The old craft of reading is an experience skill. Reading the buck rub correctly, takes time, practice and patience; there is much to be learned. Reading takes on subtle differences from region to region, terrain, weather and other hunting factors. But the information gleaned from buck rubs is a key factor in consistent success at having plenty of healthy and flavorful cuts of venison stored for the winter.
Where I deviate from the “organic” party line is with soil amendments. The local desert dirt (it doesn’t deserve to be called soil) is alkaline, low in available iron, and high in clay and even the water is mineral-laden and alkaline. Vegetables don’t grow well in it, even with lots of compost. I’m not going to waste time making compost tea, and I’m not going to waste money on various organic supposed remedies like bacterial infusions, Mycorrhyza inoculants, volcanic sands, and such. The dirt needs a higher pH and the most economical way to get it is to mix liberal quantities of soil sulfur into it. I also add a small amount of ammonium sulfate to the beds about mid-summer to give them a nitrogen boost.
I know that at first that might sound like a very hard task. To change a “normal” diet so radically. But, in reality is not so. It can even be fun when it is done properly.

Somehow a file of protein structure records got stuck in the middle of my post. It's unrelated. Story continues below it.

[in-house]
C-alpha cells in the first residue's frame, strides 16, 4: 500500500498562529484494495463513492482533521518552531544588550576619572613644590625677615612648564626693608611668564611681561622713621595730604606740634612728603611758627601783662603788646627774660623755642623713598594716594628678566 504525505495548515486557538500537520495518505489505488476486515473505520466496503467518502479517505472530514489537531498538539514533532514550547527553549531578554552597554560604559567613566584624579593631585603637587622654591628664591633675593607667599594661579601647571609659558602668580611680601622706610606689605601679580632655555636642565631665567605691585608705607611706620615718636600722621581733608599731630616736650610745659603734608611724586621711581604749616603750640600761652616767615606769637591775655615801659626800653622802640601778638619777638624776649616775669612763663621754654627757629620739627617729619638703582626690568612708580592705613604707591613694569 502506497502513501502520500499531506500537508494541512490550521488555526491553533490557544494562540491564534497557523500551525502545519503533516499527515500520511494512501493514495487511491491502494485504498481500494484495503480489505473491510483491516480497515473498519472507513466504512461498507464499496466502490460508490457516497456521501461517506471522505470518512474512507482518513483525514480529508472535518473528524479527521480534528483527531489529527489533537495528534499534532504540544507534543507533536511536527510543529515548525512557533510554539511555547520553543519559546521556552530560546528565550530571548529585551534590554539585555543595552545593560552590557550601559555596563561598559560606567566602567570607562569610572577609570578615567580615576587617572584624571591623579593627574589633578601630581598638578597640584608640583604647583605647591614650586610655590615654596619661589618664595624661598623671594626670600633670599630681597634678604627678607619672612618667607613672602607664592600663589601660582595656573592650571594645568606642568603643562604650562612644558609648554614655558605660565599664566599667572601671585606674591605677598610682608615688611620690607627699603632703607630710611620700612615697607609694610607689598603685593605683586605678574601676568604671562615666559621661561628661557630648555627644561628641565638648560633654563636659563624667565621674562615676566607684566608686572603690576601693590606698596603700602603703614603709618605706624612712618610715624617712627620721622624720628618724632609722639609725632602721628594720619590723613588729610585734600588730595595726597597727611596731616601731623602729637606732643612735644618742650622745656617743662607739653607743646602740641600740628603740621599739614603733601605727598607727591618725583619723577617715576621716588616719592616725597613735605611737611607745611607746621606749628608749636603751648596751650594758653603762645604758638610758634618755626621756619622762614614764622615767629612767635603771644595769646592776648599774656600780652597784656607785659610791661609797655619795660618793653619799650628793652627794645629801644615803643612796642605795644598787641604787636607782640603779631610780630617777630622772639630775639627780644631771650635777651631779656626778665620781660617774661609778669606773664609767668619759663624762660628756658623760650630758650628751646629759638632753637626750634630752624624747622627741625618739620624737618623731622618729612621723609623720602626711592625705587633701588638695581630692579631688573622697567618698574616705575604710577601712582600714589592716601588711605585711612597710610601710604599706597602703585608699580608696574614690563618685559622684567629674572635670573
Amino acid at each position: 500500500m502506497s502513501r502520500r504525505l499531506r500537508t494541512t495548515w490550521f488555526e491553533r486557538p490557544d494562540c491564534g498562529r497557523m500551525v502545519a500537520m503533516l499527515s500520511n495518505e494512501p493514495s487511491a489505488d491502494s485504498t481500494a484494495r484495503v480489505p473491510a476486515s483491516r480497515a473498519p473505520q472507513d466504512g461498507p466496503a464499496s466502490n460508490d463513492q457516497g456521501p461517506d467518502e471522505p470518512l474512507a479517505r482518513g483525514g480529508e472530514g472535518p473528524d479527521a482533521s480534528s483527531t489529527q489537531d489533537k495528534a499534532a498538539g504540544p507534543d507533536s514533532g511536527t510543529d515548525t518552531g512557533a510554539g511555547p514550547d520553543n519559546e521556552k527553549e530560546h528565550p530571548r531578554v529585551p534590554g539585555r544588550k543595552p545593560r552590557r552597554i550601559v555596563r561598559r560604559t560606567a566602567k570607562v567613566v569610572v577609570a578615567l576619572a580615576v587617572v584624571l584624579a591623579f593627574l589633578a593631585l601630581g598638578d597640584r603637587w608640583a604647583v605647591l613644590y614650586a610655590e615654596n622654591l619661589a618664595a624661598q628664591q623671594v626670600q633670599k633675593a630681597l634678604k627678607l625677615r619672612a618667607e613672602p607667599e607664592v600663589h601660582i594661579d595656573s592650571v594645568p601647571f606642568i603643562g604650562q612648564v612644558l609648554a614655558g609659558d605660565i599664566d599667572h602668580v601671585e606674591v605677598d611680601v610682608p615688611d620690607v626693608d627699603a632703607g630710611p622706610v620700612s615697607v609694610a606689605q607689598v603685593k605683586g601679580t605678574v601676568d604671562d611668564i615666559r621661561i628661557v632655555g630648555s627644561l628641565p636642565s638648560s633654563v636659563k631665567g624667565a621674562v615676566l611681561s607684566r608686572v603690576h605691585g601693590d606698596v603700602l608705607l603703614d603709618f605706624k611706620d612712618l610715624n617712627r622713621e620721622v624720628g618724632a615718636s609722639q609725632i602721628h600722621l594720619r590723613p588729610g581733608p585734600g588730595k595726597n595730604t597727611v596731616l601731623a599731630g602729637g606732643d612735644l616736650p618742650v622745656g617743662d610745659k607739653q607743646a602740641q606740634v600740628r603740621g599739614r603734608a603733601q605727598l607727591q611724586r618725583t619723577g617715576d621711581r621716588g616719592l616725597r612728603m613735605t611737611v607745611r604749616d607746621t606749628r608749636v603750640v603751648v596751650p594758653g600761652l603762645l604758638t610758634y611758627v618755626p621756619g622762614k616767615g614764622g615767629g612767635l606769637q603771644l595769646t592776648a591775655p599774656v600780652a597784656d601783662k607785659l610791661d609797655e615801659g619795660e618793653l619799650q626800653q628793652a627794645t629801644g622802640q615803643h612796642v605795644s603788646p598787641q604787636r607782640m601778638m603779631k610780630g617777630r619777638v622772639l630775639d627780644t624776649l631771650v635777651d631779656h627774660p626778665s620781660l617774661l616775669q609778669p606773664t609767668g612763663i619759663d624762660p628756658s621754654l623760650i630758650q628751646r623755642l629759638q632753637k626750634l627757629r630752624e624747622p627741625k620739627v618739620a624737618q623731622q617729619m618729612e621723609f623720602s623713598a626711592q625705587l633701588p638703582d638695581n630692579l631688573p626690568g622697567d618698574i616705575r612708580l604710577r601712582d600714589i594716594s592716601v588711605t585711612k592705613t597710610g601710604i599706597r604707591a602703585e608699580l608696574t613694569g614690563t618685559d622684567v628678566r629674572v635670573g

When I talked to my OB/GYN doctor about my concerns, she agreed we should both be tested to see if our problems had to do with either my husband’s low-sperm count (potentially), or maybe my ovulation schedule.
What Grows Well: With this low-effort approach to organic vegetable gardening, I grow Ropaxin T and vegetables that are hard to find locally, or too expensive in supermarkets. The hot Arizona summers limit my choices because the usual garden vegetables can’t survive the heat.
Until the squash borers struck, the squash were thriving and producing a dozen or more edible squash a week per plant. With some screen to keep the adult borers from laying eggs on the stems, they should do better this year.
Roasting garlic need not be a mind boggling experience. With the right tools, a little time and lots of love, you too can serve your dinner guests a delicious delicacy just like the pros!